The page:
Gennaro, A., Kleinbub, J. R., Mannarini, S., Salvatore, S., and Palmieri, A. (2019). Training in psychotherapy: a call for embodied and psychophysiological approaches. Res. Psychotherap. 22:395. doi: 10.4081/ripppo.2019.395
Hesse, E. (2008). “The adult attachment interview: protocol, method of analysis, and empirical studies,” in Handbook of Attachment: Theory, Research, and Clinical Applications, 2nd Edn., eds J. Cassidy and P. R. Shaver (New York, NY: Guilford Press), 552–598.
Jeon, H., and Lee, S. H. (2018). From neurons to social beings: Short review of the mirror neuron system research and its socio-psychological and psychiatric implications. Clin. Psychopharmacol. Neurosci. 16, 18–31. doi: 10.9758/cpn.2018.16.1.18
Kleinbub, J. R., Messina, I., Bordin, D., Voci, A., Calvo, V., Sambin, M., et al. (2012). Corrigendum to Synchronization of skin conductance levels in therapeutic dyads. Int. J. Psychophysiol. 3:299. doi: 10.1016/j.ijpsycho.2012.10.007
Kleinbub, J. R., Palmieri, A., Orsucci, F. F., Andreassi, S., Musmeci, N., Benelli, E., et al. (2019). Measuring empathy: a statistical physics grounded approach. Phys. A: Statist. Mech. App. 526:120979. doi: 10.1016/j.physa.2019.04.215
Mannarini, S., Reikher, A., Shani, S., and Shani-Zinovich, I. (2017). The role of secure attachment, empathic self-efficacy and stress perception in causal beliefs related to mental illness. A cross-cultural study: Italy versus Israel. Psychol. Res. Behav. Manag. 10, 313–321. doi: 10.2147/PRBM.S138683
Marci, C., and Riess, H. (2005). The clinical relevance of psychophysiology: support for the psychobiology of empathy and psychodynamic process. Am. J. Psychother. 59, 213–226. doi: 10.1176/appi.psychotherapy.2005.59.3.213
Marci, C. D., Ham, J., Moran, E., and Orr, S. P. (2007). Physiologic correlates of perceived therapist empathy and social-emotional process during psychotherapy. J. Nervous Mental Dis. 195, 103–111. doi: 10.1097/01.nmd.0000253731.71025.fc
Messina, I., Palmieri, A., Sambin, M., Kleinbub, J. R., Voci, A., and Calvo, V. (2013). Somatic underpinnings of perceived empathy: The importance of psychotherapy training. Psychother. Res. 23, 169–177. doi: 10.1080/10503307.2012.748940
Miller-Bottome, M., Talia, A., Eubanks, C. F., Safran, J. D., and Muran, J. C. (2019). Secure in-session attachment predicts rupture resolution: Negotiating a secure base. Psychoanalyt. Psychol. 36, 132–138. doi: 10.1037/pap0000232
Palmieri, A., Kleinbub, J. R., Calvo, V., Benelli, E., Messina, I., Sambin, M., et al. (2018b). Attachment-security prime effect on skin-conductance synchronization in psychotherapists: an empirical study. J. Counsel. Psychol. 65:490. doi: 10.1037/cou0000273
Palmieri, A., Palvarini, V., Mangini, E., and Schimmenti, A. (2018a). Somatic transference and countertransference: a critical review and an integration with the neuroscientific perspective. Riv. Psichiatr. 53, 281–289. doi: 10.1708/3084.30761
Palumbo, R. V., Marraccini, M. E., Weyandt, L. L., Wilder-Smith, O., McGee, H. A., Liu, S., et al. (2017). Interpersonal autonomic physiology: A systematic review of the literature. Personal. Soc. Psychol. Rev. 21, 99–141. doi: 10.1177/1088868316628405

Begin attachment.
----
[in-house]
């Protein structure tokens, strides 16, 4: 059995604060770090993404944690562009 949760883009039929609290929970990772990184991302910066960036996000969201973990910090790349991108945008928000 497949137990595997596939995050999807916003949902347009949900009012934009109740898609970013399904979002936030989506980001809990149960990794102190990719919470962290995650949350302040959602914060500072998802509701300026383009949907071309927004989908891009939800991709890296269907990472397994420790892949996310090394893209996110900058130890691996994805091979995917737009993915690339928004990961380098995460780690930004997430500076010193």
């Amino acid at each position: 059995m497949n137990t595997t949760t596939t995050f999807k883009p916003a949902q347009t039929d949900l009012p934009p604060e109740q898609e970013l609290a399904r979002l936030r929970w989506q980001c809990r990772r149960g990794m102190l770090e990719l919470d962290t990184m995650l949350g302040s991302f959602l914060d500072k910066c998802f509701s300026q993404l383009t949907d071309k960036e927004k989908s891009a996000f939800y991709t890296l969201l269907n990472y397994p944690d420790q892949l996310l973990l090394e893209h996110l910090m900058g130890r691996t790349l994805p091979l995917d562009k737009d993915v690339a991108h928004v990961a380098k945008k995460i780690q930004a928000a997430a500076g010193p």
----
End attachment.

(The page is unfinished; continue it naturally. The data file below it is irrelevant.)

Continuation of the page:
Ramachandra, V., Depalma, N., and Lisiewski, S. (2009). The role of mirror neurons in processing vocal emotions: evidence from psychophysiological data. Int. J. Neurosci. 119, 681–691. doi: 10.1080/00207450802572188
Safran, J. D. (2003). The relational turn, the therapeutic alliance, and psychotherapy research: Strange bedfellows or postmodern marriage? Contemp. Psychoanal. 39, 449–475. doi: 10.1080/00107530.2003.10747215
Talia, A., Miller-Bottome, M., and Daniel, S. I. (2017). Assessing attachment in psychotherapy: validation of the patient attachment coding system (PACS). Clin. Psychol. Psychother. 24, 149–161. doi: 10.1002/cpp.1990
Talia, A., Miller-Bottome, M., Wyner, R., Lilliengren, P., and Bate, J. (2019). Patients' adult attachment interview classification and their experience of the therapeutic relationship: are they associated? Res. Psychother. Psychopathol. Process Outcome 22:2. doi: 10.4081/ripppo.2019.361
Keywords: interpersonal biofeedback, physiological synchronization, psychodynamic psychotherapy, embodied-cognition, attachment, empathy
Citation: Kleinbub JR, Mannarini S and Palmieri A (2020) Interpersonal Biofeedback in Psychodynamic Psychotherapy. Front. Psychol. 11:1655. doi: 10.3389/fpsyg.2020.01655
Received: 29 May 2020; Accepted: 17 June 2020;
Published: 04 August 2020.
Edited by:Lorys Castelli, University of Turin, Italy
Reviewed by:Lukas Elias Fürer, University Psychiatric Clinic Basel, Switzerland
Copyright © 2020 Kleinbub, Mannarini and Palmieri. This is an open-access article distributed under the terms of the Creative Commons Attribution License (CC BY). The use, distribution or reproduction in other forums is permitted, provided the original author(s) and the copyright owner(s) are credited and that the original publication in this journal is cited, in accordance with accepted academic practice. No use, distribution or reproduction is permitted which does not comply with these terms.
*Correspondence: Johann Roland Kleinbub, email@example.com